How to Plan & Design a Manufacturing Plant Layout? (Video Examples Included) - Visual Components (2024)

When it comes to running a manufacturing facility, there are a lot of things to consider. As an owner or manager, you’re probably looking for ways to speed up your process, improve your yield, and increase your profit. Did you know that a simple plant layout can achieve all three of these goals?

Layouts are often overlooked, despite their huge money-saving potential.

In this piece, we’ll discuss what is meant by a plant layout, some benefits of a layout, an example, and our step-by-step process for laying out a plant.

These are the topics we’ll cover. You can also jump to the part that interests you the most🏃🏻

  • What is meant by a plant layout?
  • What is a lean plant layout?
  • What are the characteristics of a good plant layout?
  • Plant layout design benefits
  • Plant layout example
  • Step-by-step plant layout design process
  • Case: tire assembly and warehousing layout

Let’s go!

What is meant by a plant layout?

The plant layout definition is simple: it’s a way to draw your facility’s building, equipment, and major components on paper. It’s typically done through 2D CAD (2-dimensional Computer-Aided Drafting and Design) software.

The designer will use real-world dimensions of your equipment and facility and layout a scaled model of your plant. Without using real dimensions, the final layout won’t be as helpful for your plant.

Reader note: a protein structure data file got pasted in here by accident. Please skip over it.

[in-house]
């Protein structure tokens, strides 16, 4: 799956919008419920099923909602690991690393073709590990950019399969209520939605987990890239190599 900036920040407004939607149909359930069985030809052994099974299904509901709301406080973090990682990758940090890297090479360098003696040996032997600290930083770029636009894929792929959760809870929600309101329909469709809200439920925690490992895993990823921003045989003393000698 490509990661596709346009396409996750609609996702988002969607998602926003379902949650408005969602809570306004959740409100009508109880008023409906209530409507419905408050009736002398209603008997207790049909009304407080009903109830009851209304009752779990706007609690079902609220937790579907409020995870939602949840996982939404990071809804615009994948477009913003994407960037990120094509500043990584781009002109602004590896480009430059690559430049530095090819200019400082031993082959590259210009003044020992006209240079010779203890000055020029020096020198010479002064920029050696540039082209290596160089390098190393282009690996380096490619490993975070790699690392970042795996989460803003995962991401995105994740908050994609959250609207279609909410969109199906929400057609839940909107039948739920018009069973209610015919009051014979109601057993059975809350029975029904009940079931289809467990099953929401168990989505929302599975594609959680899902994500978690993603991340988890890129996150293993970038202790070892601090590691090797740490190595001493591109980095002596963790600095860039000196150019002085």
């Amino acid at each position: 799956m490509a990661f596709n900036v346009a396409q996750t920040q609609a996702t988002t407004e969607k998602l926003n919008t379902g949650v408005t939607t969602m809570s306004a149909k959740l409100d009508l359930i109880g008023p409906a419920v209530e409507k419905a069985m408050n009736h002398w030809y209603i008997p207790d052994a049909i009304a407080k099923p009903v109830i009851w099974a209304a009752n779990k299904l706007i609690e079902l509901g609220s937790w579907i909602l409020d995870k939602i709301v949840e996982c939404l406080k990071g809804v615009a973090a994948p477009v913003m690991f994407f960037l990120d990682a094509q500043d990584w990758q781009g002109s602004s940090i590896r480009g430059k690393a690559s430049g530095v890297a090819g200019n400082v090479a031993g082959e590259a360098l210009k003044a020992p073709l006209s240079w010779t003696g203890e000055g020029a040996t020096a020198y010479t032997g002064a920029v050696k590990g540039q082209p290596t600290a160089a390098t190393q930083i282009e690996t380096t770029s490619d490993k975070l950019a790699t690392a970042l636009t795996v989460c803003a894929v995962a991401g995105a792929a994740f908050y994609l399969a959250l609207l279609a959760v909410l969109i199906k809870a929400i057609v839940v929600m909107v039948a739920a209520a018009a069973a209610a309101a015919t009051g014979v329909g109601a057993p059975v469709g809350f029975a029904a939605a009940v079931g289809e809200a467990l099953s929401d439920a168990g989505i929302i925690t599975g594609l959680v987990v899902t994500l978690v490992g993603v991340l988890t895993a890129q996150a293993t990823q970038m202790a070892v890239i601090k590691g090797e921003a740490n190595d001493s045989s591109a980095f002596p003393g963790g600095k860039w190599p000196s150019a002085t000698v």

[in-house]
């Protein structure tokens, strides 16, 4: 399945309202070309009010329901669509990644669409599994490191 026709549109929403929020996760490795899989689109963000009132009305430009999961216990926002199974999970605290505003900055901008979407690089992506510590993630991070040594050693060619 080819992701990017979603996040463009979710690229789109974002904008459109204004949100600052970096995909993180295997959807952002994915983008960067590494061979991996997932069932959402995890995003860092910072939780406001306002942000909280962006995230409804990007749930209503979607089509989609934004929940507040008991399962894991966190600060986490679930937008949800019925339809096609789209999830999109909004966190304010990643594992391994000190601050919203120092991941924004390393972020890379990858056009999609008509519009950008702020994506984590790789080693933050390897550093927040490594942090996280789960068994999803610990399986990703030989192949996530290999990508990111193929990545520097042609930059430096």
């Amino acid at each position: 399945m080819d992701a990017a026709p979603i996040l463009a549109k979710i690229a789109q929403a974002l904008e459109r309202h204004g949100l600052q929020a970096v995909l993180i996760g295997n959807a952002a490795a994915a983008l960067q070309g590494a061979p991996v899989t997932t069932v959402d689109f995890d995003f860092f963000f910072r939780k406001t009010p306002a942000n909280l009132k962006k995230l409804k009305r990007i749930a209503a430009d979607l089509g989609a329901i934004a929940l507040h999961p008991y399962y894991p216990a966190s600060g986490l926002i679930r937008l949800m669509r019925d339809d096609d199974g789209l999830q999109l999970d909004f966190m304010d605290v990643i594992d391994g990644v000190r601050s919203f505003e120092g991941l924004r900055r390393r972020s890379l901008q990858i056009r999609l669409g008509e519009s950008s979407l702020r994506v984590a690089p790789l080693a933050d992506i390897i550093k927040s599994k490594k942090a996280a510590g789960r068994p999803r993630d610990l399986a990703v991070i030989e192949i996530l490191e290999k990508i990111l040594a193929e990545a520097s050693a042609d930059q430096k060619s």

In a lot of cases, the designer will submit a final layout that allows the viewer to fly through the building, seeing the equipment in motion and observing how the process looks. Since everything is a scale model, the viewer can find out how much distance there is between equipment, for walkways, and so on.

Since it’s all done on paper, this can be done before getting equipment or before having a warehouse. It also allows the designer to change the layout as much as they’d like.

The layout includes a lot of different features:

  • How product moves through your building
  • Equipment
  • Building floorplan
  • Dimensional distances between everything
  • Visualization of your process

What is a lean plant layout?

If you take the concept one step further, you can start optimizing everything. In a lean plant layout, the designer will start incorporating lean principles into the floorplan.

A big principle in lean layouts is adding sections for different operations. If your process has multiple steps, like cutting, organizing, and packing your product, then it will be broken into different physical areas.